No matter where my son, Julian, has danced, most often he has been one of just a handful of boys—if that. Dance studios seem to have a difficult time attracting…and keeping…young male dancers.

No matter where my son, Julian, has danced, most often he has been one of just a handful of boys—if that. Dance studios seem to have a difficult time attracting…and keeping…young male dancers.


Some boys seem to have a desire to dance from an early age, and, once started, there’s no stopping them. Season one So You Think You Can Dance (SYTYCD) winner Nick Lazzarini said at the age of just one year old he would prop himself up and 'move to the music' to which his mother frequently listened. At four, she enrolled him in a dance class, and Lazzarini’s been dancing ever since.


Some boys, however, need more enticement to dance. For them, dance teachers and dance studios have to go out of their way. For instance, take a look around your studio. Is it all pink? Are all the posters and paintings of girls in tutus? Do you only sell clothing suitable for girls? Is all the choreography and music 'girly'? Do you have a boy’s dressing room? If so, it’s time to make some drastic changes so the studio becomes boy friendly.


To get boys in the door, you’ll also want to have classes that interest them. Studios can offer a variety of break dancing and hip hop classes, which most boys see as 'acceptable' forms of dance. Once exposed to the other styles of dance in the studio they sometimes feel inclined to try another as well.


Tap classes—especially boys’ tap classes—provide another great lure. Young boys love to make noise—especially together. Emmy-award-winning choreographer Jason Samuels Smith began dancing at age seven. Influenced by his mother, a dancer teacher, he studied a variety of dance styles initially. Samuels Smith’s passion to make noise (and music) drumming eventually was replaced by one for creating rhythms with his feet.


A studio offering competition opportunities can provide the male-dancer ticket, since most boys love to compete and prefer to feel involved in a sport. Benji Schwimmer, SYTYCD season-two winner, competed and performed often as a child. The 'rush' of having people responding positively to his dancing, Schwimmer said, was like 'none other I’ve ever experienced.' This kept him dancing when he was younger.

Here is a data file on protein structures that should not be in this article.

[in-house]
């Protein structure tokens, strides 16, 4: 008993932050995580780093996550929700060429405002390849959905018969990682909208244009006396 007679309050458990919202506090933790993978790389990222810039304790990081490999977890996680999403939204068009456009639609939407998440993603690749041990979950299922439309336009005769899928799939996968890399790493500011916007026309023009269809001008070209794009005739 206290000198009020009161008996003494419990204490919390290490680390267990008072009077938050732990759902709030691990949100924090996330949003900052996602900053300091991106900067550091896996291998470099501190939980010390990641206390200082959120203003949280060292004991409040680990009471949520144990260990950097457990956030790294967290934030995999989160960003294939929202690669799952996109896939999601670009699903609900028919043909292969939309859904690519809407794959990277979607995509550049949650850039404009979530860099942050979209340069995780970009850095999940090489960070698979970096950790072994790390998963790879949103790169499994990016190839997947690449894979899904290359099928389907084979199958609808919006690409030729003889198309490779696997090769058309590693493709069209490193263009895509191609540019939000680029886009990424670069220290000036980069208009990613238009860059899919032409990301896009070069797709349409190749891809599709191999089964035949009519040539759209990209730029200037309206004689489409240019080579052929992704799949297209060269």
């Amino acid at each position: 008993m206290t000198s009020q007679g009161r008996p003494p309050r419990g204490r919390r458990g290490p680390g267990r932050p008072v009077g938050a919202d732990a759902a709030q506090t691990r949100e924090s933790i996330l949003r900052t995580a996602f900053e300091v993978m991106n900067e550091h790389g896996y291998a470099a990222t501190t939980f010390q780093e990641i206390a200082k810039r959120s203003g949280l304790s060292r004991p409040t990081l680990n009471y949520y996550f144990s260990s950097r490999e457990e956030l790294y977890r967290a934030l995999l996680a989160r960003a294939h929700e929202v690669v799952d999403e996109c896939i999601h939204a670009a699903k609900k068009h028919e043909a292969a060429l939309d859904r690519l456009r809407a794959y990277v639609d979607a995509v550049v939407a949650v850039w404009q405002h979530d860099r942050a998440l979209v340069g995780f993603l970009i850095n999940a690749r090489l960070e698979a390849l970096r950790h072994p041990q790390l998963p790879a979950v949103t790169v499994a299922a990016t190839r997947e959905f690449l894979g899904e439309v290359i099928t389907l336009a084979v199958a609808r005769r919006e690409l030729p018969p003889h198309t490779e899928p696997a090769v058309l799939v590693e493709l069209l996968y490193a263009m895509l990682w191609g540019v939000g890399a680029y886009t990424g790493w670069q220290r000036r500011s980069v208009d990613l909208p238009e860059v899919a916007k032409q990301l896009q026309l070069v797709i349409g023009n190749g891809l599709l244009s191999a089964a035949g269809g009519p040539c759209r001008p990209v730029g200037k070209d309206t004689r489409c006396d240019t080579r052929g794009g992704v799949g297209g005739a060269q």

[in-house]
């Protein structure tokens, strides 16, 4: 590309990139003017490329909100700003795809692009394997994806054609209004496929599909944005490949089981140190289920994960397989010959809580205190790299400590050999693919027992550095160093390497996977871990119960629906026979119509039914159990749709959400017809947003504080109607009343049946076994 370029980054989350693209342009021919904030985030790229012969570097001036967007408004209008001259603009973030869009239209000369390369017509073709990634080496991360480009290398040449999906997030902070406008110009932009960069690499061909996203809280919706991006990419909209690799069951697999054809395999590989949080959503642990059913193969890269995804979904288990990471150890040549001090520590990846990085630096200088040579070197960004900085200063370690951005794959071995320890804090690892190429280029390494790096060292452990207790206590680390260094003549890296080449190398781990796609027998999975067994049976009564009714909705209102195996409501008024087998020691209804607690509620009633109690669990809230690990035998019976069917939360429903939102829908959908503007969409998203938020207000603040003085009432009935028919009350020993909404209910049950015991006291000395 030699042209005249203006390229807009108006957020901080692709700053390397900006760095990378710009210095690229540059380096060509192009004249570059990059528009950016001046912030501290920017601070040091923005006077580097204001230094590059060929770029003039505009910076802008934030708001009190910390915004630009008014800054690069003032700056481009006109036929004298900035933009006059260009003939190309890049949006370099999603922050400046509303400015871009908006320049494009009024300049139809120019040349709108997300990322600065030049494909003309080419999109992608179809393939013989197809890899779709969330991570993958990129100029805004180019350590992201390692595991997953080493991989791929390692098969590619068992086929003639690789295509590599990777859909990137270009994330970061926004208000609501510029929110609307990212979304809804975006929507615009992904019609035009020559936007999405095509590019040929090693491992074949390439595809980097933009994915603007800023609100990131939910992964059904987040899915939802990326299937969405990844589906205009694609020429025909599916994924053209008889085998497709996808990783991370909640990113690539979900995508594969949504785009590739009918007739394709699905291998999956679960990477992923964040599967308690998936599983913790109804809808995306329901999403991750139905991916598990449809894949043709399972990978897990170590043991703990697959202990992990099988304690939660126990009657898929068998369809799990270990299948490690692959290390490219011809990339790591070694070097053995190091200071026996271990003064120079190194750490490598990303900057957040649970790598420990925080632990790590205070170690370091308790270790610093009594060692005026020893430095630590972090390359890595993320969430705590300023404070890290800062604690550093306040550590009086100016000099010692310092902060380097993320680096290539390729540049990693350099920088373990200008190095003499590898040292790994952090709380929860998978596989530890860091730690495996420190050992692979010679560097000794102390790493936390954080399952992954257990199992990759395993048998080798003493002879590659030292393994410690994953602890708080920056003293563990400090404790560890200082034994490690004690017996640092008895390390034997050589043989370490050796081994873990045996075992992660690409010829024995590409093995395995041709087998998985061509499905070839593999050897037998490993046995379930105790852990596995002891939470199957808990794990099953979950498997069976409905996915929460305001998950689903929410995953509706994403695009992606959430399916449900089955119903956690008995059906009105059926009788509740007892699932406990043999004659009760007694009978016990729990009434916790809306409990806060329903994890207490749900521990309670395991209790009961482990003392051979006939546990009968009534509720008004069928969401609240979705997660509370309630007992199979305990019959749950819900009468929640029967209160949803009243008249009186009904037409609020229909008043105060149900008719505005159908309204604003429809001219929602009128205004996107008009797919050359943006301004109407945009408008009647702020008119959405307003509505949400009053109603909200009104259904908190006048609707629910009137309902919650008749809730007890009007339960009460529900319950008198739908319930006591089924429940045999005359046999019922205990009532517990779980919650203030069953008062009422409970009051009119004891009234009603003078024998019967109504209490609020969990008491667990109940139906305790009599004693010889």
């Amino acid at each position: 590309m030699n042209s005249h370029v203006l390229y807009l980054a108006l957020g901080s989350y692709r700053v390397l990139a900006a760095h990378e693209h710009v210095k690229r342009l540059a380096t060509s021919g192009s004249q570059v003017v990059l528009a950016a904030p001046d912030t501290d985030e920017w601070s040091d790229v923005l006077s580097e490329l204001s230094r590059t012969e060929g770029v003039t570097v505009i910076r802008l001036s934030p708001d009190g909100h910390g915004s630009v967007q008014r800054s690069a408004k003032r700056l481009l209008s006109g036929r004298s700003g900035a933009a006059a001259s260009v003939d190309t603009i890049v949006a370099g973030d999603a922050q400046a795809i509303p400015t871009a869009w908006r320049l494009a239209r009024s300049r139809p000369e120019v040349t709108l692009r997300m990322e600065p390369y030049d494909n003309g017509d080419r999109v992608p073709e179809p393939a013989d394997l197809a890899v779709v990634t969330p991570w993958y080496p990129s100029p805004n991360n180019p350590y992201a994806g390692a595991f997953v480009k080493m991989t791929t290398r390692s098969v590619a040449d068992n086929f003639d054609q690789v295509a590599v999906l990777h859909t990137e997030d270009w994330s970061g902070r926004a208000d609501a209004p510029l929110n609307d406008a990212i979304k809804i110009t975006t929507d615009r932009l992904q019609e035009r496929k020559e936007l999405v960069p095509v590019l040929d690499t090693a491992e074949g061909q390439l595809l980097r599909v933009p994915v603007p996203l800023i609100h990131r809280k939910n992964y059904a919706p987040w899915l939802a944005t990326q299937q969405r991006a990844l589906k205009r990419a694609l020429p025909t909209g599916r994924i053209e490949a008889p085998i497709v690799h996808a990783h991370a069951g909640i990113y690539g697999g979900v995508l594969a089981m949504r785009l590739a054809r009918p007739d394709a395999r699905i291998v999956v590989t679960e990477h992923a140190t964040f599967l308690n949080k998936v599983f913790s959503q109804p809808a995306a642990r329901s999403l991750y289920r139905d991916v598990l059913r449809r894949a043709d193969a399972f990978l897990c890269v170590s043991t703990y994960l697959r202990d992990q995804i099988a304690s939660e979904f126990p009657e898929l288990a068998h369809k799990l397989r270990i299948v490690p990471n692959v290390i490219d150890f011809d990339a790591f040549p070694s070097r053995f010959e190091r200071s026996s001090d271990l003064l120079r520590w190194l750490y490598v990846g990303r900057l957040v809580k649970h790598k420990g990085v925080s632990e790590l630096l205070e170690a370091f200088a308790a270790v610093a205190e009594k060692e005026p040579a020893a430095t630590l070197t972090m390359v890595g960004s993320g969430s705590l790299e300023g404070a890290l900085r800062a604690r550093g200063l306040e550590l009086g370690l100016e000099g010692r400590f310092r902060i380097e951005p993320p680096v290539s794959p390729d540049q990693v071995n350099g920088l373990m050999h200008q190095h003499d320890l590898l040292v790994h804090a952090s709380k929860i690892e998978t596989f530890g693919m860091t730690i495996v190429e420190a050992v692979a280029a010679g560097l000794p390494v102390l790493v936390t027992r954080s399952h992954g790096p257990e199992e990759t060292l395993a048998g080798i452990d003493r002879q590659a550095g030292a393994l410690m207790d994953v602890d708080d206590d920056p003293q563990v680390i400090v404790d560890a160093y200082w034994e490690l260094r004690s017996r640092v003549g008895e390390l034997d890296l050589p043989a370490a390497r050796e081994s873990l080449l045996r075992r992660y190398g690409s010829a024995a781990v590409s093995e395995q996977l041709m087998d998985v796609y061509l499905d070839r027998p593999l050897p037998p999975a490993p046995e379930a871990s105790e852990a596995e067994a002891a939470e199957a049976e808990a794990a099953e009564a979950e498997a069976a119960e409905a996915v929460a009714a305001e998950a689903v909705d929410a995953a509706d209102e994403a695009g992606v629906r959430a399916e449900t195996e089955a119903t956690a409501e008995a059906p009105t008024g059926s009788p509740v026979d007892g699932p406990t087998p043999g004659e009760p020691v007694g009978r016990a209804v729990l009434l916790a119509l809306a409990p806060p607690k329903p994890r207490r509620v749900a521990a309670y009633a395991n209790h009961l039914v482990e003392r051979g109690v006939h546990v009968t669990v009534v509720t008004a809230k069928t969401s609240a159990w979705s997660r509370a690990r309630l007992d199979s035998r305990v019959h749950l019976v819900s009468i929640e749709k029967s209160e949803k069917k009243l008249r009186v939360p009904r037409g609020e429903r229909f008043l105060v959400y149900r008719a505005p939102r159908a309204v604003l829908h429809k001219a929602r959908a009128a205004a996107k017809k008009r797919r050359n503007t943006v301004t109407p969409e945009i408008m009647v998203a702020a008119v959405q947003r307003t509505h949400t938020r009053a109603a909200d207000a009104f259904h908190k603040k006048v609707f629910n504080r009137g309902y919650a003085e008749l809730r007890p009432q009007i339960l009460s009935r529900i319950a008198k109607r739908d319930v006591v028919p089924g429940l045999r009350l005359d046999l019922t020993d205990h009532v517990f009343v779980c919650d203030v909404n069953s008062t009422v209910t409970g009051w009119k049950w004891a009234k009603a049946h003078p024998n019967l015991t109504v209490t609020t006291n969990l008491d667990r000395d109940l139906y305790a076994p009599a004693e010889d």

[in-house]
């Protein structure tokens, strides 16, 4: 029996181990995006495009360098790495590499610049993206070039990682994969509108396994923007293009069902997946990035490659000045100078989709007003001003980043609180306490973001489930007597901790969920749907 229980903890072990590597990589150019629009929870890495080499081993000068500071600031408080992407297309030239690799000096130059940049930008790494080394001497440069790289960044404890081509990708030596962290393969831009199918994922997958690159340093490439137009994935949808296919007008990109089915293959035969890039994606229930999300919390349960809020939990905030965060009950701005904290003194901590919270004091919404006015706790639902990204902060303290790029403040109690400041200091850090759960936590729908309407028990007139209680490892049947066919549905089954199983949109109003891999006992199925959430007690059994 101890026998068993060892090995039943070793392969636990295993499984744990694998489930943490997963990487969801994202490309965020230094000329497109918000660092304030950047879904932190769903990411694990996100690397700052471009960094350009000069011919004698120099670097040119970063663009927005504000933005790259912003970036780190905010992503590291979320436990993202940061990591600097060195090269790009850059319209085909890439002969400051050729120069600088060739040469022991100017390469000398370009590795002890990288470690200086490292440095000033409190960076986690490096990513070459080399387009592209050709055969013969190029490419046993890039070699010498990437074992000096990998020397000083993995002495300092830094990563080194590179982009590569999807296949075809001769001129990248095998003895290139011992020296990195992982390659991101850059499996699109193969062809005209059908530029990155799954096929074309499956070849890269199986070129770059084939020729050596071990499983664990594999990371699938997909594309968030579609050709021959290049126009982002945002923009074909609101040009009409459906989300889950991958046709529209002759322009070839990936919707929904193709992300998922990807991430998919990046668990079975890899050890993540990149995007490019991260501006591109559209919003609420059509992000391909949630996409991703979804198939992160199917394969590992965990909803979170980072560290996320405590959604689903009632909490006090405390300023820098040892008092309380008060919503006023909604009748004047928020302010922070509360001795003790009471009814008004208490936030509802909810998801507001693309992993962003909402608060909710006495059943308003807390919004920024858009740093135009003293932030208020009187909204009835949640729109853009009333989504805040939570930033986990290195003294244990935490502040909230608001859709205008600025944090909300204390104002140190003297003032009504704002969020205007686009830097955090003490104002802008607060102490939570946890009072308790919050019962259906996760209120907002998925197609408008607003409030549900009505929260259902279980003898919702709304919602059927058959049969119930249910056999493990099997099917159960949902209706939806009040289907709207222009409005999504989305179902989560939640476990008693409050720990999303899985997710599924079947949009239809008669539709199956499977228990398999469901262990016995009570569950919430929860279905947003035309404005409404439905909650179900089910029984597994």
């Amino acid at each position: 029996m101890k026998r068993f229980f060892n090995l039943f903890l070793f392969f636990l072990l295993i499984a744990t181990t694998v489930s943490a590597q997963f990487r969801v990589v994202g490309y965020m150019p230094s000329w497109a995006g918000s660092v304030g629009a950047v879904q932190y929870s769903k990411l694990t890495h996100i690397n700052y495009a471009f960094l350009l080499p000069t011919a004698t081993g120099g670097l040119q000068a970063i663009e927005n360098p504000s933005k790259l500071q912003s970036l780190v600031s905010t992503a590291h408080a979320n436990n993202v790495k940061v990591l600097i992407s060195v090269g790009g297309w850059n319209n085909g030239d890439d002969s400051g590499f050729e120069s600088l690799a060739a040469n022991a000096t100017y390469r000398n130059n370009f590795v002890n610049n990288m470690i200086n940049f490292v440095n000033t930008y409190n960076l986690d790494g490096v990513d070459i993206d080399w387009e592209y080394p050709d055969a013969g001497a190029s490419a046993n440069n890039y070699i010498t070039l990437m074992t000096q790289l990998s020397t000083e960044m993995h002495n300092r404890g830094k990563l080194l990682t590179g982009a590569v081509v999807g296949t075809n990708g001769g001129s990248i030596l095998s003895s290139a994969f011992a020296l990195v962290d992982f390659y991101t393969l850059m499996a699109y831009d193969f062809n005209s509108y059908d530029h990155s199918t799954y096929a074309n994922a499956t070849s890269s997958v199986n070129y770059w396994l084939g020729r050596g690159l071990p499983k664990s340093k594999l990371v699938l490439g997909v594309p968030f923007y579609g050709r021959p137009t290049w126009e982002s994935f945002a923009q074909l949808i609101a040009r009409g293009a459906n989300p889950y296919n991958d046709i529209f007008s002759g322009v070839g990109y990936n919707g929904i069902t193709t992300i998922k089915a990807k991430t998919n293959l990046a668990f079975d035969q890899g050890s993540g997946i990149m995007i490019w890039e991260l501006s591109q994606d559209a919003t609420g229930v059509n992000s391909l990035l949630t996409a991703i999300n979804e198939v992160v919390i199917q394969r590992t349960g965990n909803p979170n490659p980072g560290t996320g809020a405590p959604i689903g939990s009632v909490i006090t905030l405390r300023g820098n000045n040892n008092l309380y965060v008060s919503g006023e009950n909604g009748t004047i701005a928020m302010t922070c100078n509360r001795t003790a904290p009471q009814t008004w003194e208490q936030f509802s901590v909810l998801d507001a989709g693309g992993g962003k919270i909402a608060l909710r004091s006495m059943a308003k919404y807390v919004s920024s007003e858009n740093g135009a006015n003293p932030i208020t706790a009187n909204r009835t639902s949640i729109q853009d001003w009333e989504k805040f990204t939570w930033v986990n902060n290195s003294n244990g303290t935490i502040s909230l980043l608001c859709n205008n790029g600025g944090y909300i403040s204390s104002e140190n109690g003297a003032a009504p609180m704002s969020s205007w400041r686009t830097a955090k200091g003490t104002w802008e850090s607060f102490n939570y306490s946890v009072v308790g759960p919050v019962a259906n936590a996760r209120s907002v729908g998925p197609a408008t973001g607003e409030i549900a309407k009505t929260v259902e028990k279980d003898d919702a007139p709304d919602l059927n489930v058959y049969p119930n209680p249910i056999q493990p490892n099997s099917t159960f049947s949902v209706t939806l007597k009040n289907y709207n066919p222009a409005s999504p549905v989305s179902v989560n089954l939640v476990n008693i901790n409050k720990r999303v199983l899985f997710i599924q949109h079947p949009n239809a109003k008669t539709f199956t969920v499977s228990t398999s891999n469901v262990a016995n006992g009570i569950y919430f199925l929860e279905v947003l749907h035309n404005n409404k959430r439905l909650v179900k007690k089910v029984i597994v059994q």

For teenage boys with any inclination toward dance, a room full of female dancers provides enticement enough, and studios can advertise dance as a social activity—especially with hip hop classes. Award-winning ballet dancer and founder of The Bad Boys of Dance all-male dance company Rasta Thomas admitted he started liking dance when 'I started liking girls.' If you can keep the boys in the studio until puberty kicks in, you stand a good chance of keeping them there.


Additionally, studios and teachers can use the following tips to bring boys into their classes and keep them there as well:


  1. Offer boys’ only classes.
  2. Offer free or discounted classes and/or scholarships for boys.
  3. Allow boys to try any dance class for free.
  4. Offer a dance 'team,' and call yourself a dance 'coach.'
  5. Encourage your male dancers to dance like boys, and give them good 'macho' male roles.
  6. Allow male dance students to wear masculine clothing or to wear attire in which they feel comfortable. (Don’t require ballet tights be worn until boys becomes serious dancers.)
  7. Sell dance as a co-ed 'sport' that requires strength and agility; offer a ballet class or a jazz class for athletes.
  8. Alleviate your male students’ fears by educating them that they will not 'become' gay if they choose to dance.
  9. Give male dance students good male role models.
  10. Communicate with your male students often about what they are going through both in the dance studio and outside; discuss teasing, feeling different, etc.


Some studios make an effort not to put the spotlight on the boys. They don’t want to give them too much attention. However, when it comes right down to it, young male dancers are special. And one way to keep them coming back to class is to let them know they are, indeed, appreciated.


Nurture them…encourage them. Ask them (or their parents) what they want or need. If they don’t get their needs met, they will go elsewhere—and another studio will be more than happy to have them.


I can attest to this fact; we have had to leave dance studios Julian has loved when they could no longer meet his needs as a dancer and were unwilling to do what it took to make changes to accommodate his needs. Male dancers often don’t get their dance needs met in studios focused on girls. So, be sure you can meet the needs of your male dancers. Get them the training they deserve, or they will find a studio with teachers who can.




Nina Amir is a freelance writer, nonfiction book editor and writing coach who often writes about dance and is working on a book about how to mentor boys who want to become professional dancers. She also blogs about being the parent of a male dancer at